[GW2] Managing expectations. And see you there!

While speakers don’t realize it anymore in everyday language, the German word for “disappointed” has a rather intriguing, literal meaning: it’s to be “un-deceived”. If we feel disappointment, it is generally because we were let down on our expectations – our hopes, dreams, illusions maybe. In any case, there was a deception of some kind involved and quite often it’s a self-created one as much as the other way around.

With GW2 finally at our doorstep and me still shocked that official launch time is set more in favor of EU folks than US (amagad I get to log on to GW2 for breakfast!) for a change, it’s sensible to take a moment and consider personal expectations. I spend a lot of time dissecting and criticizing single features and aspects of MMOs on this blog, so it’s probably hard to believe that I’m also quite the big picture person. I know exactly what I want from GW2 and my personal hopes for this game have already been half fulfilled in the betas. Lucky for me, GW2 offers a lot to explorers and lovers of the shiny!

Powerful expectations

For a while now I’ve had the feeling that player expectation towards upcoming titles has increased in significance compared to the olden days. Expectations have a tremendous power over individual perception and reception; more than that, they also have the potential to spread side-effects, for better or worse.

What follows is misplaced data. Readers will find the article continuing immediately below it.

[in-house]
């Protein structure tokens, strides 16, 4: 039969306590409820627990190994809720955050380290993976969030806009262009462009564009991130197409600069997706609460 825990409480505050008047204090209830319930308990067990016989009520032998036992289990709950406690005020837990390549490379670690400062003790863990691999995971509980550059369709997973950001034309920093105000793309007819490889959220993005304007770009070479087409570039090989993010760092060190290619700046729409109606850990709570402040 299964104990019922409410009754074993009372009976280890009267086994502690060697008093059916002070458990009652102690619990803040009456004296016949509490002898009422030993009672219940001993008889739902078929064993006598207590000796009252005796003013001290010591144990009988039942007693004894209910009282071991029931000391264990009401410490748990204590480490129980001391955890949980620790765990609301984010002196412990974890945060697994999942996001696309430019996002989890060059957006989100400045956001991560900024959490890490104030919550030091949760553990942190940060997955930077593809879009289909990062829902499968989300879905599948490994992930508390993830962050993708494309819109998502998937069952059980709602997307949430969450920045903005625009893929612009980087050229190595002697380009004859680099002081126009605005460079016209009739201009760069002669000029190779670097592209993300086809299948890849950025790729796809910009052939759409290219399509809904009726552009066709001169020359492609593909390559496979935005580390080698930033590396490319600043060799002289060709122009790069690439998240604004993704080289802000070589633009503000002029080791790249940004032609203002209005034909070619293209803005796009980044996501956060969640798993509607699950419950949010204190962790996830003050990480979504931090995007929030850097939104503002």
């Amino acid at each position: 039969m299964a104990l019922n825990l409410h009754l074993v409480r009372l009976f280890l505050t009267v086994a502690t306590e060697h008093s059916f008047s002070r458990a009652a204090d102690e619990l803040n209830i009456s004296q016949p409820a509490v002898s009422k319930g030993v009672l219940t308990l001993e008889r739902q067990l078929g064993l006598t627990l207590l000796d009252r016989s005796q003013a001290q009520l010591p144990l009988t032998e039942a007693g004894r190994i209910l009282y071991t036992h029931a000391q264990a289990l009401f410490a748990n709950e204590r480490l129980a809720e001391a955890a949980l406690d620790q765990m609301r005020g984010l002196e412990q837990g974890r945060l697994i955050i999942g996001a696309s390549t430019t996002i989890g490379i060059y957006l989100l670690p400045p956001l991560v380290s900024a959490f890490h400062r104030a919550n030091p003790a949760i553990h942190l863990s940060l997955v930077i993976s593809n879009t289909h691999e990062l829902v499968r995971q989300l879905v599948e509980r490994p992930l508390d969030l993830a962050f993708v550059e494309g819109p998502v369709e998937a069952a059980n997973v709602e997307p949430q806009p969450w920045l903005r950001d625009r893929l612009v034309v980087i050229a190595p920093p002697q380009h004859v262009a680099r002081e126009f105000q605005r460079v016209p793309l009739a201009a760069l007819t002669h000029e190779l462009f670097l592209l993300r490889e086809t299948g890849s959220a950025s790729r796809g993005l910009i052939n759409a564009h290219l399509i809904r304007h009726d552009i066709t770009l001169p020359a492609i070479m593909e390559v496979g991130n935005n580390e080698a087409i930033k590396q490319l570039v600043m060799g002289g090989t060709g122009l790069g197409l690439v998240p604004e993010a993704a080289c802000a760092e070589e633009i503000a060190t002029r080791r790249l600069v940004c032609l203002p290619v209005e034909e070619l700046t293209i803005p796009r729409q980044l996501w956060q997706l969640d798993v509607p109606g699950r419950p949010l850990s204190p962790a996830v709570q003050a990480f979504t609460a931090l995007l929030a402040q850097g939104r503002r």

When The Secret World launched its free 1-month anniversary weekend two weeks ago, I ended up having a look at Funcom’s latest progeny quite unintentionally. I suspected that TSW would not appeal to me personally, for reasons of theme already, but I like a first-hand look at any game especially when there’s nothing to lose. Alas, rather quickly TSW confirmed my misgivings; I would never get even close to a well-rounded and fair overall judgement after such short a playtime, suffice to say though that I can only marvel at Funcom for their chosen business model, considering TSW serves a niche inside a niche and all past AoC baggage. I also didn’t like combat one bit and then there’s the looks of the game….and while you can disagree with me on style, no MMO launched in 2012 and coming with a key, sub and item shop is allowed to look like a Sims game! Complete and utter no-go in my world (I got a new rig for a reason!). If SWTOR got a beating for looking dated, it’s only fair that TSW should get one too!

That wasn’t the big insight I took from TSW though. Much rather, there was something very interesting going on in terms of player reception in this particular case – a case of a more niche and quite low profile MMO launch. Just to give one example of many similar echoes I’ve come across during the free TSW weekend, here’s an excerpt of a recent twitter conversation with two of my fellow bloggers, Belghast and Heather:

Tip: read from bottom to top πŸ˜‰

What I’m not implying with this is that either of them isn’t genuinely enjoying TSW, by now probably for many reasons. Assuming they are still playing, they most certainly have found enough reasons to retain them. However, these are two examples of what I suspect is quite a substantial group of players who ended up taking to a new MMO they had not followed much at all pre-launch, and who did not only find enjoyment despite that but maybe even because of it? Naturally, expectations (or the lack thereof) will not decide over the longterm choice to stay or leave a game, yet it’s intriguing they would have the power to influence initial impression so heavily. We all know how pivotal a time launch and also individual “entry stage” are for new MMOs.